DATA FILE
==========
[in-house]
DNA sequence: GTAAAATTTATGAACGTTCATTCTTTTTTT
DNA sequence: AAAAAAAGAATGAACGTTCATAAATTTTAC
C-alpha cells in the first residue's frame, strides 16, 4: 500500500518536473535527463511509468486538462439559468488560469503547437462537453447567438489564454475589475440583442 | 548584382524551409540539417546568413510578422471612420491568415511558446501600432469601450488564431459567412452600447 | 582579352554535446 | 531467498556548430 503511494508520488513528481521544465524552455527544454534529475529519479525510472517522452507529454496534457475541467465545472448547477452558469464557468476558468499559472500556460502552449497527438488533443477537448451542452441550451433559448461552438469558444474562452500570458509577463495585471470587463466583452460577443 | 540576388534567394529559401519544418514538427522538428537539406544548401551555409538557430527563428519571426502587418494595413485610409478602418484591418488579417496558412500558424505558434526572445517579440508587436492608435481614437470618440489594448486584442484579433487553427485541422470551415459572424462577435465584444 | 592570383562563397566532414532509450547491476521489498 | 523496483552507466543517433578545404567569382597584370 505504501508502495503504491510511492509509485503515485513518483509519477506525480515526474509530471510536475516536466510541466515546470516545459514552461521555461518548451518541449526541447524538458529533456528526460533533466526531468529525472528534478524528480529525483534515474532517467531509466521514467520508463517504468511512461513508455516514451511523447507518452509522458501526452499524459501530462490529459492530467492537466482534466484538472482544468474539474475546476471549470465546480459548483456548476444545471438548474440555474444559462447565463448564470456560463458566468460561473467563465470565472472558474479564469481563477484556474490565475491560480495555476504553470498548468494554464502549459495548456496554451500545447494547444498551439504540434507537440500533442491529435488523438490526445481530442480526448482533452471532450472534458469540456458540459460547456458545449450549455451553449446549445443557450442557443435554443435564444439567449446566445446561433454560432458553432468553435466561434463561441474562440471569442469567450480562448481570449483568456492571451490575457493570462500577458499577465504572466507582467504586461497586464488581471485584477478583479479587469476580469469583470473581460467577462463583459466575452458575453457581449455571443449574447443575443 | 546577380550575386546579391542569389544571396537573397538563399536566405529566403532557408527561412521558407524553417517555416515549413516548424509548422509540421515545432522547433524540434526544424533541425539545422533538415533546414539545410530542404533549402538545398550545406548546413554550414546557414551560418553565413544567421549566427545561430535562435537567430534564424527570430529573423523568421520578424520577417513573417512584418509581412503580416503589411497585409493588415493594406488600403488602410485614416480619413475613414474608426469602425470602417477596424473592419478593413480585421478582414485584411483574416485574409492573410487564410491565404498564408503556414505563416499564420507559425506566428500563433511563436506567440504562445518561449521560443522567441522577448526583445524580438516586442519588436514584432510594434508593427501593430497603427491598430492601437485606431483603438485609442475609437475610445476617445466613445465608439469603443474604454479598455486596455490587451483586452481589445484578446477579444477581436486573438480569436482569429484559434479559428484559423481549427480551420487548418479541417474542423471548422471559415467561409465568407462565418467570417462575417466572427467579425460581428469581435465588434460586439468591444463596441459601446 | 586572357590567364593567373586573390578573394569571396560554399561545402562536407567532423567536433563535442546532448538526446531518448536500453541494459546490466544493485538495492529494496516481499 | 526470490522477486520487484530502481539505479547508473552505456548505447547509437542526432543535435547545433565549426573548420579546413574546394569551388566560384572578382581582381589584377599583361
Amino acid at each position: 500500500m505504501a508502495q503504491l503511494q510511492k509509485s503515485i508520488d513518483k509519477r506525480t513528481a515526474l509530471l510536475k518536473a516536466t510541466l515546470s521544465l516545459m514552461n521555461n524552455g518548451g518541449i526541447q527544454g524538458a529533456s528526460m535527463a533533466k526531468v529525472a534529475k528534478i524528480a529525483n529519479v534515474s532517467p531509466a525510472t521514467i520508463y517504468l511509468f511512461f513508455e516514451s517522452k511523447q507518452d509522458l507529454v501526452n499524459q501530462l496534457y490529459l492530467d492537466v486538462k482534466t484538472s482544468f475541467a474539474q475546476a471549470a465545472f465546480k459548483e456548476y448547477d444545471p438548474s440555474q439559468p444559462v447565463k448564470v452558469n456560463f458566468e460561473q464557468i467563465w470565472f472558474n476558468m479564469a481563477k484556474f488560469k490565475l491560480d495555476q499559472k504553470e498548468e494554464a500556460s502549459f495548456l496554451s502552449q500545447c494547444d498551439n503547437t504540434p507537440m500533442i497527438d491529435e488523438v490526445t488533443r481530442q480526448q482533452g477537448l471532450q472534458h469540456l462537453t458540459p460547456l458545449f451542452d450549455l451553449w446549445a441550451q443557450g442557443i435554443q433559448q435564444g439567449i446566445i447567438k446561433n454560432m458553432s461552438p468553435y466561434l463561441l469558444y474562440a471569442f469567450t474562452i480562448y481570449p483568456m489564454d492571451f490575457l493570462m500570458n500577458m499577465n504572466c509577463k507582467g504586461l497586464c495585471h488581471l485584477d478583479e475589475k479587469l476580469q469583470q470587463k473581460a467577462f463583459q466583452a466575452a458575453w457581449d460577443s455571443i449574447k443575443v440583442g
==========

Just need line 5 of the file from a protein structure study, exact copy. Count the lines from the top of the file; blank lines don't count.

Amino acid at each position: 500500500m505504501a508502495q503504491l503511494q510511492k509509485s503515485i508520488d513518483k509519477r506525480t513528481a515526474l509530471l510536475k518536473a516536466t510541466l515546470s521544465l516545459m514552461n521555461n524552455g518548451g518541449i526541447q527544454g524538458a529533456s528526460m535527463a533533466k526531468v529525472a534529475k528534478i524528480a529525483n529519479v534515474s532517467p531509466a525510472t521514467i520508463y517504468l511509468f511512461f513508455e516514451s517522452k511523447q507518452d509522458l507529454v501526452n499524459q501530462l496534457y490529459l492530467d492537466v486538462k482534466t484538472s482544468f475541467a474539474q475546476a471549470a465545472f465546480k459548483e456548476y448547477d444545471p438548474s440555474q439559468p444559462v447565463k448564470v452558469n456560463f458566468e460561473q464557468i467563465w470565472f472558474n476558468m479564469a481563477k484556474f488560469k490565475l491560480d495555476q499559472k504553470e498548468e494554464a500556460s502549459f495548456l496554451s502552449q500545447c494547444d498551439n503547437t504540434p507537440m500533442i497527438d491529435e488523438v490526445t488533443r481530442q480526448q482533452g477537448l471532450q472534458h469540456l462537453t458540459p460547456l458545449f451542452d450549455l451553449w446549445a441550451q443557450g442557443i435554443q433559448q435564444g439567449i446566445i447567438k446561433n454560432m458553432s461552438p468553435y466561434l463561441l469558444y474562440a471569442f469567450t474562452i480562448y481570449p483568456m489564454d492571451f490575457l493570462m500570458n500577458m499577465n504572466c509577463k507582467g504586461l497586464c495585471h488581471l485584477d478583479e475589475k479587469l476580469q469583470q470587463k473581460a467577462f463583459q466583452a466575452a458575453w457581449d460577443s455571443i449574447k443575443v440583442g